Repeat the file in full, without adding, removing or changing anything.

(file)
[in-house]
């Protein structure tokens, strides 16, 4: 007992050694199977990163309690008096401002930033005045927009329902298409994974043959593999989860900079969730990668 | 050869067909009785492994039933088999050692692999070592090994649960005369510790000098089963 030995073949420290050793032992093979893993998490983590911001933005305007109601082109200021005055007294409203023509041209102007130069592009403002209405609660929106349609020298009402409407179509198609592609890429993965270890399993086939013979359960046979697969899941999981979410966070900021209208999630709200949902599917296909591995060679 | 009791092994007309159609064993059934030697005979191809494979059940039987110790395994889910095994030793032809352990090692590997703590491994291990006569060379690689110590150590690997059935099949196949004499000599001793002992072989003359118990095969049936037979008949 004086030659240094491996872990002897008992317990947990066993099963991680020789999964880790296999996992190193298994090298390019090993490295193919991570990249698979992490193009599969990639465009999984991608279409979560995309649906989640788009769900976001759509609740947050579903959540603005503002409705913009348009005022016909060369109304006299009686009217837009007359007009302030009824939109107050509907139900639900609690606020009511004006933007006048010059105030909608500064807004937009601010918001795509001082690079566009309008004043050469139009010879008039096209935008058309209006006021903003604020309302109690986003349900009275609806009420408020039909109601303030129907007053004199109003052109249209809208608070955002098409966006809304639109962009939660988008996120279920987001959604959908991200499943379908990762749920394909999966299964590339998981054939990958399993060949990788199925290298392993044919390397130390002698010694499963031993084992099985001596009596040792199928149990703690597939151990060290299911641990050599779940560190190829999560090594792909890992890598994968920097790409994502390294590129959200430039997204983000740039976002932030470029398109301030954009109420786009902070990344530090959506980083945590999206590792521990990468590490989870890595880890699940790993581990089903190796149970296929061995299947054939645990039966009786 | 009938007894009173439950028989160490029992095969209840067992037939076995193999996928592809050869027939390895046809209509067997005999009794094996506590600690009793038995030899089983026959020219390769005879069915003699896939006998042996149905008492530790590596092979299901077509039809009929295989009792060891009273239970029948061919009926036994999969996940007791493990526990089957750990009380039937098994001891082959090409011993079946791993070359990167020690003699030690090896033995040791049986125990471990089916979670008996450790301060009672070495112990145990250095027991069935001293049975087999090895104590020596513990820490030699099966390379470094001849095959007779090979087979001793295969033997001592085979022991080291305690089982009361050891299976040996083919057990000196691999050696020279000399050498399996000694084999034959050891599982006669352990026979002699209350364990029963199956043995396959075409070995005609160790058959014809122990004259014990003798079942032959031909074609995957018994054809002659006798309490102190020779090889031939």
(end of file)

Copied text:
[in-house]
């Protein structure tokens, strides 16, 4: 007992050694199977990163309690008096401002930033005045927009329902298409994974043959593999989860900079969730990668 | 050869067909009785492994039933088999050692692999070592090994649960005369510790000098089963 030995073949420290050793032992093979893993998490983590911001933005305007109601082109200021005055007294409203023509041209102007130069592009403002209405609660929106349609020298009402409407179509198609592609890429993965270890399993086939013979359960046979697969899941999981979410966070900021209208999630709200949902599917296909591995060679 | 009791092994007309159609064993059934030697005979191809494979059940039987110790395994889910095994030793032809352990090692590997703590491994291990006569060379690689110590150590690997059935099949196949004499000599001793002992072989003359118990095969049936037979008949 004086030659240094491996872990002897008992317990947990066993099963991680020789999964880790296999996992190193298994090298390019090993490295193919991570990249698979992490193009599969990639465009999984991608279409979560995309649906989640788009769900976001759509609740947050579903959540603005503002409705913009348009005022016909060369109304006299009686009217837009007359007009302030009824939109107050509907139900639900609690606020009511004006933007006048010059105030909608500064807004937009601010918001795509001082690079566009309008004043050469139009010879008039096209935008058309209006006021903003604020309302109690986003349900009275609806009420408020039909109601303030129907007053004199109003052109249209809208608070955002098409966006809304639109962009939660988008996120279920987001959604959908991200499943379908990762749920394909999966299964590339998981054939990958399993060949990788199925290298392993044919390397130390002698010694499963031993084992099985001596009596040792199928149990703690597939151990060290299911641990050599779940560190190829999560090594792909890992890598994968920097790409994502390294590129959200430039997204983000740039976002932030470029398109301030954009109420786009902070990344530090959506980083945590999206590792521990990468590490989870890595880890699940790993581990089903190796149970296929061995299947054939645990039966009786 | 009938007894009173439950028989160490029992095969209840067992037939076995193999996928592809050869027939390895046809209509067997005999009794094996506590600690009793038995030899089983026959020219390769005879069915003699896939006998042996149905008492530790590596092979299901077509039809009929295989009792060891009273239970029948061919009926036994999969996940007791493990526990089957750990009380039937098994001891082959090409011993079946791993070359990167020690003699030690090896033995040791049986125990471990089916979670008996450790301060009672070495112990145990250095027991069935001293049975087999090895104590020596513990820490030699099966390379470094001849095959007779090979087979001793295969033997001592085979022991080291305690089982009361050891299976040996083919057990000196691999050696020279000399050498399996000694084999034959050891599982006669352990026979002699209350364990029963199956043995396959075409070995005609160790058959014809122990004259014990003798079942032959031909074609995957018994054809002659006798309490102190020779090889031939």